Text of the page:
Inner musings of a funny looking kid: when is offended offensive? (The title explained)

Ok, so I explained the origin and now the title…

By all accounts it was not going to be an easy entrance into the world for me. Never the less, I was born at an early age in a major maternity hospital in Perth, Western Australia in December of 1984. It wasn’t quite apparent what the problem was but it was clear something wasn’t right and so a collection of “experts” had gathered to join in on the fun.
After almost 3 days of struggling to get out, the doctors decided I needed a hand and I was born by emergency Caesarian. The mood was understandably tense. Coincidentally, as the obstetrician lifted a tomato-red me, the Salvation Army Band, who were setup near the stairwell began to play Joy to the World.
I always have liked to make an entrance.
The next day the obstetrician explained to my parents that a “normal” child can have up to 4 physical abnormalities. I don’t know how many I have, but I know I was lucky enough to have more than that. He went on to say that while it would not stop me from leading a “normal” life, it was uncommon and in the meantime I was what was known in the trade as an FLK (funny looking kid).
I had heard this story told and retold as an amusing anecdote many times throughout my childhood. Eventually it became part of my repertoire as well. It will usually elicit one of two reactions. The first and my personal preference is laughter. The second is offence but I’m never quite sure who they are offended for.
Perhaps I should just stop telling these tales as I get the same reaction when I tell the story about a supplier I used at work who accidentally told me he thought I looked like Gollum(of Lord of the Rings fame). In his defense, it was over the phone and, although we had met in person I honestly don’t think he realised it was me he was actually speaking with.
It did make me wonder though, is everyone really offended or do we take offense because we think we should?
When I first gained my vision impairment almost five years ago, I found the way that people took the news fascinating. I would often find myself consoling others who thought it was the end of the world. My favourite example of this was explaining the situation to one of my many visitors. As I was telling her she said, “Oh, I see” and then almost collapsed from embarrassment as she apologised again and again because she thought I was offended in light of what I had just told her.
Losing my sight wasn’t the easiest or most enjoyable period of my life and yes, it was hard slog at times to get my life back on track. I still struggle occasionally and I have been known to complain about how much easier it would be with the tiniest bit more sight but referring to seeing or looking in normal speech is not offensive.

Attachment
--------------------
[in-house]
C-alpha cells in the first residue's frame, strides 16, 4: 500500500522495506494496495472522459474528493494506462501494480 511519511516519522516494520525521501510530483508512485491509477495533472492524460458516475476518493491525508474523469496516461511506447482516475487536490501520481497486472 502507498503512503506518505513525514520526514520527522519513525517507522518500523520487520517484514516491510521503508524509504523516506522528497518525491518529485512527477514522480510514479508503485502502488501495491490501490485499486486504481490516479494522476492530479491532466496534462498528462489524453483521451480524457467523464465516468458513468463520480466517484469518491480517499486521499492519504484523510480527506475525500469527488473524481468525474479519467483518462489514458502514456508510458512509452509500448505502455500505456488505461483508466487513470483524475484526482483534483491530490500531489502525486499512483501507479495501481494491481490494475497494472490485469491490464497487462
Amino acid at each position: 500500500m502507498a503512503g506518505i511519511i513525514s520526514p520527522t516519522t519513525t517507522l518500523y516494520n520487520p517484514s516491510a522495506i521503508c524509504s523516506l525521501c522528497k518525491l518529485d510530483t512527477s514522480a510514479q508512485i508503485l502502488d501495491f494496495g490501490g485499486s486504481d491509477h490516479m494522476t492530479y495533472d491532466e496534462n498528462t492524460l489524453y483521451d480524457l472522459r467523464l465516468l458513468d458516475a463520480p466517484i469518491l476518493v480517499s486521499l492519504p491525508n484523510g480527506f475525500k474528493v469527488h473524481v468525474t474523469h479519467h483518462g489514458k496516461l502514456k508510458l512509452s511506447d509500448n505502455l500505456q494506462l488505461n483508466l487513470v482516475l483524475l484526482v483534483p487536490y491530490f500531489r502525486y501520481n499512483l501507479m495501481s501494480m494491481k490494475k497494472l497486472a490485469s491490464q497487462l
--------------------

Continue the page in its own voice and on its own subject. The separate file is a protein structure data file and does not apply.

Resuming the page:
For me, seeing the humour in situations, no matter how dire makes them more palatable and easier to digest. So much so that during my convalescence my Dad and I composed a quite sizeable list of puns I now have license to use. For example; if I am at church it’s blind faith, on a date it’s a blind date and if I’m angry it’s blind rage. For the record yes, you are allowed to laugh.
As I climb down from my soapbox, I must admit that I too am guilty of this very sin.
Recently, while on holiday in the Canadian town of Quesnel (the S is silent) I discovered how easy it is to fall into the trap of being offended. As we got off the train and boarded the coach that was to take us up to our hotel, the driver, who was giving a running commentary, began pointing out all the “little people” who were standing on various street corners in locally significant costumes.
I wasn’t sure how I felt about this but I became increasingly uncomfortable when he mentioned that the people work for free and were there 24 hours per day to greet the tourists. I am not sure whether it was as a protest but I did not look out the window for the entire 10 minute trip.
Once we arrived at the hotel I mentioned my misgivings to my Mum. To her credit she held back her laughter as she said, “you know they are painted fire hydrants right?” Oops! I really had no right to be offended, if they had been real and that is what they had chosen to do then so be it. However I now know how easy it is to take offence on behalf of others.
For the record I went in search of some of these so called “little people” and they seem very happy and well treated in their ambassadorial roles.



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